Thelwall Railway Station

Thelwall Railway Station

The OS grid reference for Thelwall station is: SJ655871

Thelwall railway station was open for passenger use for only 100 years. It first opened to passengers in 1856 and closed due to dwindling numbers in 1956.

The railway line which ran through Thelwall first opened in 1853. It was known then as the Warrington & Stockport Railway (W&S). The line ran from a temporary Wilderspool station, as there was no bridge over the Mersey at that time, to Broadheath station about a mile from Altrincham. It was known as the line from ‘nowhere to nowhere’. The map below dated 1938 shows the route of the railway, but note that in 1853, there was no Manchester ship canal. The building of the canal was completed in 1893.

When originally built, the entrance to Thelwall station was via a gateway located on Stockport Road. Set back from the road was the modest single-storey brick building, which can still be seen today, although now renovated and re-purposed. The building had a pitched roof, central door and large sash windows either side. Between the station building and the road there were three sidings that formed the station goods yard. Passengers had to cross the sidings to access the station. Behind the station building was the ‘up platform’ (Altrincham direction). The signal box was to the left of the station building. The ‘down platform’ (Warrington direction) initially had only a simple waiting shelter. Passengers accessed the ‘down platform’ by means of a barrow crossing (a means of crossing the tracks to get from one platform to the other).

By the early 1900s the station facilities had been improved with the addition of a single-storey ‘down platform’ building. It was larger and more attractive than the original building. Below is an old photo of Thelwall station (year not known but thought to be the early 1900s). The station master is standing on the up platform. The barrow crossing is clearly visible. On the left side of the photo is the original station building and signal box. On the right side is the newer, larger and more attractive waiting shelter. Beyond the newer waiting shelter is another building, Station House.  Some railway employees were tenants for a time. Unfortunately, this has also now been demolished.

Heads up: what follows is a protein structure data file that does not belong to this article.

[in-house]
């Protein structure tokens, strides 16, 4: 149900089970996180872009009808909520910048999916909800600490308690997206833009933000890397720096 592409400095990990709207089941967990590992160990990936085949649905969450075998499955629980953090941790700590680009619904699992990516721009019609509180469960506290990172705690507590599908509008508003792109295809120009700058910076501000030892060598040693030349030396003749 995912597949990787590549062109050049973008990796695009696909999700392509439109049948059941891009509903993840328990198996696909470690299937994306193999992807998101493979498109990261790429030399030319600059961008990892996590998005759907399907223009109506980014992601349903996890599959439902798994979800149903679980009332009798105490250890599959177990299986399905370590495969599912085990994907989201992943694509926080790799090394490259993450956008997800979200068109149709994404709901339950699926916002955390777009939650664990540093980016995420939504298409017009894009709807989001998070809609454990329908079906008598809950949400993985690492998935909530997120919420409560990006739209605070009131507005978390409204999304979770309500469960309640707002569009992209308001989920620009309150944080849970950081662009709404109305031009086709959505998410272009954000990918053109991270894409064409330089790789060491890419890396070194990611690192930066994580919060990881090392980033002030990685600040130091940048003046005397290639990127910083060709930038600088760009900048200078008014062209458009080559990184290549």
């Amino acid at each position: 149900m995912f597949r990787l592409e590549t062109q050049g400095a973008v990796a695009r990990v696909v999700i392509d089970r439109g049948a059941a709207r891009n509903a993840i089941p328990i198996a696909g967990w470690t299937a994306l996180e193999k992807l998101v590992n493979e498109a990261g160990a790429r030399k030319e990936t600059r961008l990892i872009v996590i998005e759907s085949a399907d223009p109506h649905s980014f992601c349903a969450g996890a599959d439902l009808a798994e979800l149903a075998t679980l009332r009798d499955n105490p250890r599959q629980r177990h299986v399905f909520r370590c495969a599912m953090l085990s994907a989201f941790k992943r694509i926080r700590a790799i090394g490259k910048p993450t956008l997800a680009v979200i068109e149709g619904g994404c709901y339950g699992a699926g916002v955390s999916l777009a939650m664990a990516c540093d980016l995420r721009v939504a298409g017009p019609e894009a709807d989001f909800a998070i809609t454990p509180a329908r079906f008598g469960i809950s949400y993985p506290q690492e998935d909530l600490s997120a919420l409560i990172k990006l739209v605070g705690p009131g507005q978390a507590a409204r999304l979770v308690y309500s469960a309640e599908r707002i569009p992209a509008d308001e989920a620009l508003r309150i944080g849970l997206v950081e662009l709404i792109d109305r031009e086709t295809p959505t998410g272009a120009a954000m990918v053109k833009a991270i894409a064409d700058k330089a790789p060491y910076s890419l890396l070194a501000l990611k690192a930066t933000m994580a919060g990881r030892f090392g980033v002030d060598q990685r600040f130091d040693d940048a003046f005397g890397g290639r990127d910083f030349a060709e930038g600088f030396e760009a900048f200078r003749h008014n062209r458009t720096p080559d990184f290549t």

In 1887, Alfred Rimmer (1829–1893), artist and author, wrote an article about Thelwall which was published in the Manchester Guardian newspaper. It was titled, ‘Summer Rambles round Manchester; Thelwall and Lymm. He travelled on the train to Thelwall and wrote, ‘If we take a ticket to Thelwall we shall find ourselves in a country abounding in interest… There are many shapely trees, quite as untouched by the chemical vapours of St Helens or Runcorn as if they were growing in Hampshire, and indeed in no part of England can we find the country lanes of Isaac Walton or Wordsworth more faithfully represented. … And no part of England could show a more thoroughly rural scene or boast a purer air.’

This beauty, clean air and the railway attracted many Warrington industrialists and professionals to Thelwall. During this time there were many fine houses built as the wealthy moved in. Most of those houses still stand today.

The introduction of the motor car in the early 1900s probably contributed to the gradual reduction in train passenger numbers and the station was closed to passengers in 1956. Another Warrington Guardian newspaper article reported on the closure of the station and was titled, ‘the only city without a railway station’.

Passenger trains continued to run through Thelwall until other local stations also began to close to passengers.

Freight trains did use the line for a further 29 years, until in 1985, the line was finally closed. It was lifted in 1988, and in the late 1990s its course through Thelwall was developed as part of the Trans-Pennine Trail. Only one of the original buildings was saved, the ticket office/waiting room. This original building still stands today.


Above and left is the original ticket office/waiting room before renovation. After a brief period of dereliction it was refurbished as part of an office complex that was in use by 2012. The photo below was taken from Stockport road in 2020 and shows the original now refurbished station building.